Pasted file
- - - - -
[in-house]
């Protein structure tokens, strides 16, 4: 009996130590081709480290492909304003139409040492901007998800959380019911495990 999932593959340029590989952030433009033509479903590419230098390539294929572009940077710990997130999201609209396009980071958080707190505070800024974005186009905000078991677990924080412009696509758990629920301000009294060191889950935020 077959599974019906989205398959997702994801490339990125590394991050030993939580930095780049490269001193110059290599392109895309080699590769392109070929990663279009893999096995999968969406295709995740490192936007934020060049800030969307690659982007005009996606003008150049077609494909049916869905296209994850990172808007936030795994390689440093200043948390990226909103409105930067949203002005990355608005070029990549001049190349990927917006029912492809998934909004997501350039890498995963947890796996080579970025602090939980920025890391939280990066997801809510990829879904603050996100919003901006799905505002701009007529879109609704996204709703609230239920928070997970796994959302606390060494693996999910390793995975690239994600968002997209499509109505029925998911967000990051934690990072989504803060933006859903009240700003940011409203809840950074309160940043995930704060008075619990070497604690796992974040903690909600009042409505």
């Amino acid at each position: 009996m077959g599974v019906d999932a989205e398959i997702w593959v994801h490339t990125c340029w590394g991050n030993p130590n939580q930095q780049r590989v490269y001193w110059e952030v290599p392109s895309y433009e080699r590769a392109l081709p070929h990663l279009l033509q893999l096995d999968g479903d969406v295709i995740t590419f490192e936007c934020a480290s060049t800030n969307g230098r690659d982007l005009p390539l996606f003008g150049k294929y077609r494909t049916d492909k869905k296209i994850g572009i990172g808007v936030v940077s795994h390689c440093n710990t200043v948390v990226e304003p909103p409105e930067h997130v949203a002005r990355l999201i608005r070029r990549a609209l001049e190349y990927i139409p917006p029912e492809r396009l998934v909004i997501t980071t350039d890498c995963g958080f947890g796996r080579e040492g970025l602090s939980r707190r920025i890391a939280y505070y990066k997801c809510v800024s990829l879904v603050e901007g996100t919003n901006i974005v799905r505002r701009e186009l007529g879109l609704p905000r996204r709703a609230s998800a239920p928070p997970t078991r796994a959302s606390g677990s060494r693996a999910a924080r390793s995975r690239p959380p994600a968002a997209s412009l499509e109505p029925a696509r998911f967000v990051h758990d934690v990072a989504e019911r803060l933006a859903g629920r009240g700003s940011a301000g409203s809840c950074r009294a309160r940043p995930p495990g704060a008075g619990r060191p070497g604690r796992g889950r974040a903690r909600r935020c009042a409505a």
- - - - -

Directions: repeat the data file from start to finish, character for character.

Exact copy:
[in-house]
């Protein structure tokens, strides 16, 4: 009996130590081709480290492909304003139409040492901007998800959380019911495990 999932593959340029590989952030433009033509479903590419230098390539294929572009940077710990997130999201609209396009980071958080707190505070800024974005186009905000078991677990924080412009696509758990629920301000009294060191889950935020 077959599974019906989205398959997702994801490339990125590394991050030993939580930095780049490269001193110059290599392109895309080699590769392109070929990663279009893999096995999968969406295709995740490192936007934020060049800030969307690659982007005009996606003008150049077609494909049916869905296209994850990172808007936030795994390689440093200043948390990226909103409105930067949203002005990355608005070029990549001049190349990927917006029912492809998934909004997501350039890498995963947890796996080579970025602090939980920025890391939280990066997801809510990829879904603050996100919003901006799905505002701009007529879109609704996204709703609230239920928070997970796994959302606390060494693996999910390793995975690239994600968002997209499509109505029925998911967000990051934690990072989504803060933006859903009240700003940011409203809840950074309160940043995930704060008075619990070497604690796992974040903690909600009042409505």
């Amino acid at each position: 009996m077959g599974v019906d999932a989205e398959i997702w593959v994801h490339t990125c340029w590394g991050n030993p130590n939580q930095q780049r590989v490269y001193w110059e952030v290599p392109s895309y433009e080699r590769a392109l081709p070929h990663l279009l033509q893999l096995d999968g479903d969406v295709i995740t590419f490192e936007c934020a480290s060049t800030n969307g230098r690659d982007l005009p390539l996606f003008g150049k294929y077609r494909t049916d492909k869905k296209i994850g572009i990172g808007v936030v940077s795994h390689c440093n710990t200043v948390v990226e304003p909103p409105e930067h997130v949203a002005r990355l999201i608005r070029r990549a609209l001049e190349y990927i139409p917006p029912e492809r396009l998934v909004i997501t980071t350039d890498c995963g958080f947890g796996r080579e040492g970025l602090s939980r707190r920025i890391a939280y505070y990066k997801c809510v800024s990829l879904v603050e901007g996100t919003n901006i974005v799905r505002r701009e186009l007529g879109l609704p905000r996204r709703a609230s998800a239920p928070p997970t078991r796994a959302s606390g677990s060494r693996a999910a924080r390793s995975r690239p959380p994600a968002a997209s412009l499509e109505p029925a696509r998911f967000v990051h758990d934690v990072a989504e019911r803060l933006a859903g629920r009240g700003s940011a301000g409203s809840c950074r009294a309160r940043p995930p495990g704060a008075g619990r060191p070497g604690r796992g889950r974040a903690r909600r935020c009042a409505a």